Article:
LAHORE, Pakistan (Reuters) - A Pakistani lawyer who has spearheaded opposition to President Pervez Musharraf has come out of three months of detention as defiant as ever and insisting the president step down.
Aitzaz Ahsan, a former member of parliament and cabinet minister under assassinated former prime minister Benazir Bhutto, was detained under emergency powers that Musharraf invoked on Nov. 3.
He was released late on Thursday and on Friday went to meet hundreds of his lawyer supporters chanting "Go, Musharraf go!" at the Hight Court in the eastern city of Lahore.
"Detention cannot dampen our spirits. We can't overlook what's going on in the country," Ahsan told the lawyers.
"I tell Musharraf he should go and the army should go back to barracks," he said.
Musharraf, the former army chief who took power in a 1999 coup, outraged the judiciary and sparked an opposition campaign against him when he tried to dismiss the then Supreme Court chief justice last March.
Ahsan acted as chief counsel for the judge, Iftikhar Chaudhry, who was purged when Musharraf declared emergency rule, along with dozens of other judges seen as hostile to Musharraf's re-election in October while still army chief.
Musharraf has dismissed opposition calls for Chaudhry to be reinstated saying he was guilty of wrongdoing.
But Ahsan said Chaudhry had to get his job back.
"I want to assure the nation that Chief Justice Iftikhar Chaudhry will be reinstated," he said.
Ahsan was held at Adiala Jail in Rawalpindi for nearly three weeks before being transferred to house arrest in Lahore.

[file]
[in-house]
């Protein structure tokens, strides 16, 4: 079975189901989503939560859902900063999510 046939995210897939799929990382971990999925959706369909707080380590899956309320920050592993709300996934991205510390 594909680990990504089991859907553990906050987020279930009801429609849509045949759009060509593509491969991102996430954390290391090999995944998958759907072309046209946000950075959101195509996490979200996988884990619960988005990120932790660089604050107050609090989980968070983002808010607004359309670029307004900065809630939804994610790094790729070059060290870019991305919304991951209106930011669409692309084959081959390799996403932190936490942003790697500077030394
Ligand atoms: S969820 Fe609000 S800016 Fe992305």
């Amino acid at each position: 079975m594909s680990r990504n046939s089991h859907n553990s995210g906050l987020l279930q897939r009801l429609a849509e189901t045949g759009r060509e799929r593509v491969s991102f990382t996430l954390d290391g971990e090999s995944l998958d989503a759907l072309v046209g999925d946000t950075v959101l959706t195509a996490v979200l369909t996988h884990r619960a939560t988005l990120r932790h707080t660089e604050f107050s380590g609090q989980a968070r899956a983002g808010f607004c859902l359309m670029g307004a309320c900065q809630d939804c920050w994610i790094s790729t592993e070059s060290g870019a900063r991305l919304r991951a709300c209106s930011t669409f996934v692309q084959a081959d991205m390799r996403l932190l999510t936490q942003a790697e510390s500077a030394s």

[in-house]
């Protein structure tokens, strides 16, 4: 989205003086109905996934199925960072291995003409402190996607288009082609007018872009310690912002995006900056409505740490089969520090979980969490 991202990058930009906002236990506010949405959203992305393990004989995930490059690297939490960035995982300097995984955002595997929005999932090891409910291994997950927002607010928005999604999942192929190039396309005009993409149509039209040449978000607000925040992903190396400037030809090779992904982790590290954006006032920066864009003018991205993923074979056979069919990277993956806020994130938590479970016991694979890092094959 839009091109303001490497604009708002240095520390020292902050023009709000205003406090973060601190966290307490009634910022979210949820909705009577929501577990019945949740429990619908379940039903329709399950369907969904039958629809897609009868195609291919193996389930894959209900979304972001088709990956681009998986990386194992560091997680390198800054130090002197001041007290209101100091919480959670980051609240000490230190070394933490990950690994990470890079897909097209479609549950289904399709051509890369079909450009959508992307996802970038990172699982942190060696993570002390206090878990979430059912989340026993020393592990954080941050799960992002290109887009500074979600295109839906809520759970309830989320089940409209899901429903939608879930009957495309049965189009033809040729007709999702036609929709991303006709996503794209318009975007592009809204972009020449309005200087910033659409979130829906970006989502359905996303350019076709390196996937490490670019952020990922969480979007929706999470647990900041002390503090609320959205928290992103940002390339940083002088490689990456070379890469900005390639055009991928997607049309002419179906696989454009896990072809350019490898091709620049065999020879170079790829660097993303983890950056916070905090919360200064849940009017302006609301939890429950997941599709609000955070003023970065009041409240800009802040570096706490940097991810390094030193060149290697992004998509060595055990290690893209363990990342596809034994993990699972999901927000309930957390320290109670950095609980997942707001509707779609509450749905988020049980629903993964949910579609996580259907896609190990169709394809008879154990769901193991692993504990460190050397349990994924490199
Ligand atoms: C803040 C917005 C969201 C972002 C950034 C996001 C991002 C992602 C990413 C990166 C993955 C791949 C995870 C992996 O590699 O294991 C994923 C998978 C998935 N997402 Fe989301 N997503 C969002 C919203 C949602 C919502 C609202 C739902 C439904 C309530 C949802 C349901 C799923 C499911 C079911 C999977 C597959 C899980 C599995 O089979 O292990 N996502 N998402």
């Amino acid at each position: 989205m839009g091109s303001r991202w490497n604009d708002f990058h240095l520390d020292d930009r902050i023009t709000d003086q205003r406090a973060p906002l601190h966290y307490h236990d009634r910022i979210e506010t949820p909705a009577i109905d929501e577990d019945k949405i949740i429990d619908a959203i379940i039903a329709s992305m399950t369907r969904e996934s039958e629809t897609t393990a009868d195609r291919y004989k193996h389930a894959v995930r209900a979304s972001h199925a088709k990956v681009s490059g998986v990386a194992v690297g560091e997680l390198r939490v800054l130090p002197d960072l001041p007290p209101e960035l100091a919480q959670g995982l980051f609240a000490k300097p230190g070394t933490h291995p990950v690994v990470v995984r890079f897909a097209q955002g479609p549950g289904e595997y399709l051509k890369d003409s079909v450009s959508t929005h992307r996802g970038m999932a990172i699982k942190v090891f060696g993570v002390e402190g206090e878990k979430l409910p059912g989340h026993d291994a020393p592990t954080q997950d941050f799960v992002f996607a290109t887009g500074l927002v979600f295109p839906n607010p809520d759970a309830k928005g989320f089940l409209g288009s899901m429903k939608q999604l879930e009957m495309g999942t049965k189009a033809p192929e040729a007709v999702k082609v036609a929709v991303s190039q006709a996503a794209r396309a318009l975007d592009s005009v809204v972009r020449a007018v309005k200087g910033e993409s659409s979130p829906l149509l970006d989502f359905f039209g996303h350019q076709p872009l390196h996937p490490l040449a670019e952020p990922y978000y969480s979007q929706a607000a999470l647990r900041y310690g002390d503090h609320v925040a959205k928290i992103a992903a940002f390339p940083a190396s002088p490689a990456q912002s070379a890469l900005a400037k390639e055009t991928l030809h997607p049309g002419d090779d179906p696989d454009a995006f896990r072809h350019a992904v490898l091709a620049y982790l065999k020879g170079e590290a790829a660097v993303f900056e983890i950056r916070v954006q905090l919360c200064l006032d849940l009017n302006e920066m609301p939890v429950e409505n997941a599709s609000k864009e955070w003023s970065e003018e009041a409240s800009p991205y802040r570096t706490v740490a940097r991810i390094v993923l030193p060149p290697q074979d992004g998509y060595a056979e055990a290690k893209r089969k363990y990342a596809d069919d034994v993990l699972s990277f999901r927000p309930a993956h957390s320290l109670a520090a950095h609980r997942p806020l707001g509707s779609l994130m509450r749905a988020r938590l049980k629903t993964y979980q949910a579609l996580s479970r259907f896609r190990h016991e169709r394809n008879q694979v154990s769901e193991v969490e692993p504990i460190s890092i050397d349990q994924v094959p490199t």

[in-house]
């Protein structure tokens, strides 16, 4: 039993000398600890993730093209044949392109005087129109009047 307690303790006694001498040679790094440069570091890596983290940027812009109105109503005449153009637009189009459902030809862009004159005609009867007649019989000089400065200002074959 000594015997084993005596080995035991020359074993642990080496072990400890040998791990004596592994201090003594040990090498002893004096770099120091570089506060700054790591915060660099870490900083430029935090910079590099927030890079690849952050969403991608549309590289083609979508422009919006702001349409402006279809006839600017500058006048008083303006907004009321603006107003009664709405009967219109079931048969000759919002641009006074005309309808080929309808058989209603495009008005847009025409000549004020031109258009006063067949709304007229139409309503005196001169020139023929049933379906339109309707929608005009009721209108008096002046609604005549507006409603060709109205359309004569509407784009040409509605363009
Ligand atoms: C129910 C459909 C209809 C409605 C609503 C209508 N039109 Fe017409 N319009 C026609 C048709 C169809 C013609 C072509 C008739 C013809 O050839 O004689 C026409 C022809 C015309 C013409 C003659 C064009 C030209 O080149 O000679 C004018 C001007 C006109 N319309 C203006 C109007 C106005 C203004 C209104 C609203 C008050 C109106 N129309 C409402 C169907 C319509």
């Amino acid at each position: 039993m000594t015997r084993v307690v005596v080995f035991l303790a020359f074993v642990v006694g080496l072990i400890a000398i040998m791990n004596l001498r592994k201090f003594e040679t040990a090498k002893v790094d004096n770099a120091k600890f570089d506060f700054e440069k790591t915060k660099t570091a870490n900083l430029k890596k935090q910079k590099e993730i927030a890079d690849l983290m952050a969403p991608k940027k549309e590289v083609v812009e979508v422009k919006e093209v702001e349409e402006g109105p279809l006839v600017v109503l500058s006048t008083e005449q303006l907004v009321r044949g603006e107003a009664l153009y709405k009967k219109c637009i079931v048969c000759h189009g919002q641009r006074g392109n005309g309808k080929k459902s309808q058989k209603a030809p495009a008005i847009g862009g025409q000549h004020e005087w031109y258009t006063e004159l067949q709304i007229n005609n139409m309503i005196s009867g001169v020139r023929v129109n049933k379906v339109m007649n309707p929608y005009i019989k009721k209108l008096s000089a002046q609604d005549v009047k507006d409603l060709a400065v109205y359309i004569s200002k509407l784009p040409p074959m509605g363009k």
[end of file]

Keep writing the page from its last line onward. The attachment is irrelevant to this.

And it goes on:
Chaudhry and several other judges and lawyers are still under house arrest.
Former prime minister Nawaz Sharif welcomed Ahsan's release and said his party would not give up its campaign for the restoration of the deposed judges.
"The restoration of judges is the first point of our party's manifesto," Sharif told a meeting of lawyers in the city of Rawalpindi.
Sharif was allowed back to Pakistan in November to lead his party in a general election that was postponed until Feb. 18 after Bhutto was assassinated in late December.
The elections are for a lower house of parliament, which will produce a new prime minister and government to rule in cooperation with Musharraf, and assemblies in Pakistan's four provinces.
The polls are meant to complete a transition to civilian rule and could result in fresh challenges to Musharraf if the party that backs him fares poorly, which appears likely.
Sharif said all of his party's candidates would gather on Feb. 6 to swear an oath that if elected, they would focus their efforts on getting the purged judges restored.
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